Navy Medicine Research and Development Enterprise

By Capt. John W. Sanders III, MC, commanding officer, Naval Medical Research Center

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The diverse capabilities and geographic location of our laboratories reflect this broad scope of research

Sailors and Marines are stationed or deployed around the world and face many challenges while performing their duties.   Navy biomedical researchers are conducting many studies to assess these challenges and develop methods or products to enhance force health protection.

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We are making advances in wound management, regenerative medicine, traumatic brain injury, infectious disease diagnostics, bone marrow transplantation, and so much more.

Our research teams work on many projects in areas such as military operational and expeditionary medicine, combat casualty care, vaccine development, fatigue intervention, resiliency building and spatial disorientation.  We are making advances in wound management, regenerative medicine, traumatic brain injury, infectious disease diagnostics, bone marrow transplantation, and so much more.

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Naval Medical Research Unit – San Antonio is collaborating with neurosurgeons, and oral and maxillofacial surgeons to reduce postsurgical infections related to cranial implants to replace lost bone tissue.

The diverse capabilities and geographic location of our laboratories reflect this broad scope of research. Here are some examples from our CONUS research commands.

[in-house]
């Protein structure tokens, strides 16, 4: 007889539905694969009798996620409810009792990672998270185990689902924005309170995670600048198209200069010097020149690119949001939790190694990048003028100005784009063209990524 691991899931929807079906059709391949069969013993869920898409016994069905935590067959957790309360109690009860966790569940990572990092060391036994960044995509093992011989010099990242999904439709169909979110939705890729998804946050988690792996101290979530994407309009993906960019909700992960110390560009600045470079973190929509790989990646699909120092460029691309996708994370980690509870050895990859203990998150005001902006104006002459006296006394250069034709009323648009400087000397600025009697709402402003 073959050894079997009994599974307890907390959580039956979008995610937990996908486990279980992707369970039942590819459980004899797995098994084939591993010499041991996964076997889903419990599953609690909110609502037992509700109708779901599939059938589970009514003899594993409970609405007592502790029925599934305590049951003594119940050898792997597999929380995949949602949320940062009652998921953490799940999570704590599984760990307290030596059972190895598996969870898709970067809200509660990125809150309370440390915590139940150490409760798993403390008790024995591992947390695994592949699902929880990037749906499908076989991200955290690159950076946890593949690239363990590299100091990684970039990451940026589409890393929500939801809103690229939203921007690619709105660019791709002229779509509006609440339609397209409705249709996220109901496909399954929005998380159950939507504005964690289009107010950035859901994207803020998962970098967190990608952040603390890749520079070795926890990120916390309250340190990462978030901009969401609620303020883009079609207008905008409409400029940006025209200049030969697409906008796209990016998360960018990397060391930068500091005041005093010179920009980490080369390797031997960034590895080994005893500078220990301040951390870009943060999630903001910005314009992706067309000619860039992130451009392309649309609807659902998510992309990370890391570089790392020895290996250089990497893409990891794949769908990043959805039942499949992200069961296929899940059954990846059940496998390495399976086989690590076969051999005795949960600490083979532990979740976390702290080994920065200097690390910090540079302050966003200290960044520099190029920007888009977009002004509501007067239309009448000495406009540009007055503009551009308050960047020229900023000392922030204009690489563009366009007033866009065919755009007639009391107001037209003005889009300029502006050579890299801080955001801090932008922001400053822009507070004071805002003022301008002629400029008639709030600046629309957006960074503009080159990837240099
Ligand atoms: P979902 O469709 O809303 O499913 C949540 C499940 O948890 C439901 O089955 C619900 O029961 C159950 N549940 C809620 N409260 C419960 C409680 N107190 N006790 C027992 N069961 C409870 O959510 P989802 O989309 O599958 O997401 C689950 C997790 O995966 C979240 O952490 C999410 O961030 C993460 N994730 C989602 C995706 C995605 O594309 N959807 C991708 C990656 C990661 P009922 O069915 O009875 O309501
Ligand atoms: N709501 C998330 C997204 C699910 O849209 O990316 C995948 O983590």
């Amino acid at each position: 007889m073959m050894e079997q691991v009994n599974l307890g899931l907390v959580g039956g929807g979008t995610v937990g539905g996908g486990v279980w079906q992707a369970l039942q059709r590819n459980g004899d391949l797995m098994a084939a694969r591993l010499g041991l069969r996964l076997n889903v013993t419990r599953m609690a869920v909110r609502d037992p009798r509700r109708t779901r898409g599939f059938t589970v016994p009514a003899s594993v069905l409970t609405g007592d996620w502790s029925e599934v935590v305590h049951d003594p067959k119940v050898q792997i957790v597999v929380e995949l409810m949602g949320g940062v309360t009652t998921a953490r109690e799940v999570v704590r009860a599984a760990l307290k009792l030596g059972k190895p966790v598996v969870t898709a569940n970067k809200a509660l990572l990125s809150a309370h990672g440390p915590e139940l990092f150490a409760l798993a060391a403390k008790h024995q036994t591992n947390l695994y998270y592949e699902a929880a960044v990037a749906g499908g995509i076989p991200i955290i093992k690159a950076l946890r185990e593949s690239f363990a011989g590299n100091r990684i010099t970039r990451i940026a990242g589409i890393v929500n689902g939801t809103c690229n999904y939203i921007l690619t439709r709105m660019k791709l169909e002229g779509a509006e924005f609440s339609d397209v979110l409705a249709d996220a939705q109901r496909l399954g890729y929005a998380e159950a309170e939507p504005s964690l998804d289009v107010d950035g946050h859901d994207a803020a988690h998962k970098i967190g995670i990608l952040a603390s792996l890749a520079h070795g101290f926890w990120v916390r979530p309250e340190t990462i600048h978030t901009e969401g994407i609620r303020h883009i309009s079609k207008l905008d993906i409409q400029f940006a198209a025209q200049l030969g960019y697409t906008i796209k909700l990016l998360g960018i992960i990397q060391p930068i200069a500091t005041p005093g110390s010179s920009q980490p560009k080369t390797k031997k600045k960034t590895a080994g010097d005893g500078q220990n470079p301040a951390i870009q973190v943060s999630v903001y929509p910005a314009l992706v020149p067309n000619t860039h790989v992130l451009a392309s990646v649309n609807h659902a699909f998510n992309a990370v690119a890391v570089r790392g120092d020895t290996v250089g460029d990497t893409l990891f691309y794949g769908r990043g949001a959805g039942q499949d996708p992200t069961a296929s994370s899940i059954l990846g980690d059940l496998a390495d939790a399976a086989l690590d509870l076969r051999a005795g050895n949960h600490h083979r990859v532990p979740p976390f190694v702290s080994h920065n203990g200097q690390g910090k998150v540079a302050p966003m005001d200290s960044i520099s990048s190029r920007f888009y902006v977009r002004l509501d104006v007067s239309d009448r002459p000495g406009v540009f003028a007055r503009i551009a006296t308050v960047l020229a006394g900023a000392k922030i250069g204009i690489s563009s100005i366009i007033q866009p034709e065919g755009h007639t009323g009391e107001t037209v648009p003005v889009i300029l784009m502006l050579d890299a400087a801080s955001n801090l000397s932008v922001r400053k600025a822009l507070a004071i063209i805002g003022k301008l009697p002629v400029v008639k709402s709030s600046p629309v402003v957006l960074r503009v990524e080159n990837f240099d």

• Naval Submarine Medicine Research Laboratory is studying enclosed atmospheres, submarine escape procedures, decompression sickness and hearing preservation.
  • Naval Health Research Center is focused on warfighter performance, medical modeling and wounded warrior care.  They are leaders in epidemiological and behavioral studies, including the Millennium Cohort study, the largest prospective health study in the military with more than 200,000 participants.
  • The Naval Medical Research Unit – Dayton is exploring performance and survivability through world-class aeromedical and environmental health research that includes research looking into pharmaceuticals for motion sickness and fatigue countermeasures.
  • Naval Medical Research Unit – San Antonio is collaborating with neurosurgeons, and oral and maxillofacial surgeons to reduce postsurgical infections related to cranial implants to replace lost bone tissue.
  • Naval Medical Research Center works on finding solutions to operational medical threats, such as decompression illness, traumatic brain injury, and infectious diseases.

 

Emerging and re-emerging infectious diseases remain a threat to our operational forces.  We have three OCONUS infectious disease research commands.  They are in Cairo with a field site in Accra, Ghana; Singapore with a field site in Phnom Penh, Cambodia; and Lima, Peru, with a field site in Iquitos, Peru.

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Naval Medical Research Unit – Dayton is exploring performance and survivability through world-class aeromedical and environmental health research that includes research looking into pharmaceuticals for motion sickness and fatigue countermeasures.

The mission of these labs is to detect infectious threats of military or public health importance and to develop and test mitigation strategies against those threats.  The location of these labs and their principal field sites on three continents and in climatic conditions ranging from tropical rain forest, to coastal areas and inland deserts are ideally suited to the study of the widest range of potential infectious disease threats to operational forces.

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We have three OCONUS infectious disease research commands. They are in Cairo with a field site in Accra, Ghana; Singapore with a field site in Phnom Penh, Cambodia; and Lima, Peru, with a field site in Iquitos, Peru.

 

We are proud to be out in front for Navy Medicine and are committed to improving current readiness and enhancing future capabilities.

For more information visit our enterprise web site – http://www.med.navy.mil/sites/nmrc/SitePages/index.aspx